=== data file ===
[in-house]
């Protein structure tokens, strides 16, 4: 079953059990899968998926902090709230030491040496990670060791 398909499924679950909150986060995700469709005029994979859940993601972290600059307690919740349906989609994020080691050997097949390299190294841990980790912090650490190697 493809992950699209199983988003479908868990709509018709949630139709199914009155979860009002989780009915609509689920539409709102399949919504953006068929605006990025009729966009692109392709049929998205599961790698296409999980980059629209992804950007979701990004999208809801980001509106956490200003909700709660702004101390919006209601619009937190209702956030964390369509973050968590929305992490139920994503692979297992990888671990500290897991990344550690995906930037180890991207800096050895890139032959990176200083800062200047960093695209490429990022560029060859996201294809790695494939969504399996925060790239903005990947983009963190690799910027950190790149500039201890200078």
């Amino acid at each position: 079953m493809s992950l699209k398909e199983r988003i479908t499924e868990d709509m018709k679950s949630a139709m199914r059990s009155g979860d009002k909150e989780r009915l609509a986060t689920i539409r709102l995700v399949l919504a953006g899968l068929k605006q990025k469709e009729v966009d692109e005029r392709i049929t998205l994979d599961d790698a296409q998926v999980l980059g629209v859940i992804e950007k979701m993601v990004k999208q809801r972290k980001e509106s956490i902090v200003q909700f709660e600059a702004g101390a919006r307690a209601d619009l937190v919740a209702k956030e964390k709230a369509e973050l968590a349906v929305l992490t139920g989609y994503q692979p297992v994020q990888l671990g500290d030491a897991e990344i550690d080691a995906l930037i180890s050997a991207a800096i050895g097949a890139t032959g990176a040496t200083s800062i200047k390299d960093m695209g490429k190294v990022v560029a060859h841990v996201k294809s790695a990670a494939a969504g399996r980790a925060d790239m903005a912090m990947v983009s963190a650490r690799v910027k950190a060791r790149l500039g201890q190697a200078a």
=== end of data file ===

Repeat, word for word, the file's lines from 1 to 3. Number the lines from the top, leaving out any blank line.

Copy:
[in-house]
């Protein structure tokens, strides 16, 4: 079953059990899968998926902090709230030491040496990670060791 398909499924679950909150986060995700469709005029994979859940993601972290600059307690919740349906989609994020080691050997097949390299190294841990980790912090650490190697 493809992950699209199983988003479908868990709509018709949630139709199914009155979860009002989780009915609509689920539409709102399949919504953006068929605006990025009729966009692109392709049929998205599961790698296409999980980059629209992804950007979701990004999208809801980001509106956490200003909700709660702004101390919006209601619009937190209702956030964390369509973050968590929305992490139920994503692979297992990888671990500290897991990344550690995906930037180890991207800096050895890139032959990176200083800062200047960093695209490429990022560029060859996201294809790695494939969504399996925060790239903005990947983009963190690799910027950190790149500039201890200078």
């Amino acid at each position: 079953m493809s992950l699209k398909e199983r988003i479908t499924e868990d709509m018709k679950s949630a139709m199914r059990s009155g979860d009002k909150e989780r009915l609509a986060t689920i539409r709102l995700v399949l919504a953006g899968l068929k605006q990025k469709e009729v966009d692109e005029r392709i049929t998205l994979d599961d790698a296409q998926v999980l980059g629209v859940i992804e950007k979701m993601v990004k999208q809801r972290k980001e509106s956490i902090v200003q909700f709660e600059a702004g101390a919006r307690a209601d619009l937190v919740a209702k956030e964390k709230a369509e973050l968590a349906v929305l992490t139920g989609y994503q692979p297992v994020q990888l671990g500290d030491a897991e990344i550690d080691a995906l930037i180890s050997a991207a800096i050895g097949a890139t032959g990176a040496t200083s800062i200047k390299d960093m695209g490429k190294v990022v560029a060859h841990v996201k294809s790695a990670a494939a969504g399996r980790a925060d790239m903005a912090m990947v983009s963190a650490r690799v910027k950190a060791r790149l500039g201890q190697a200078a």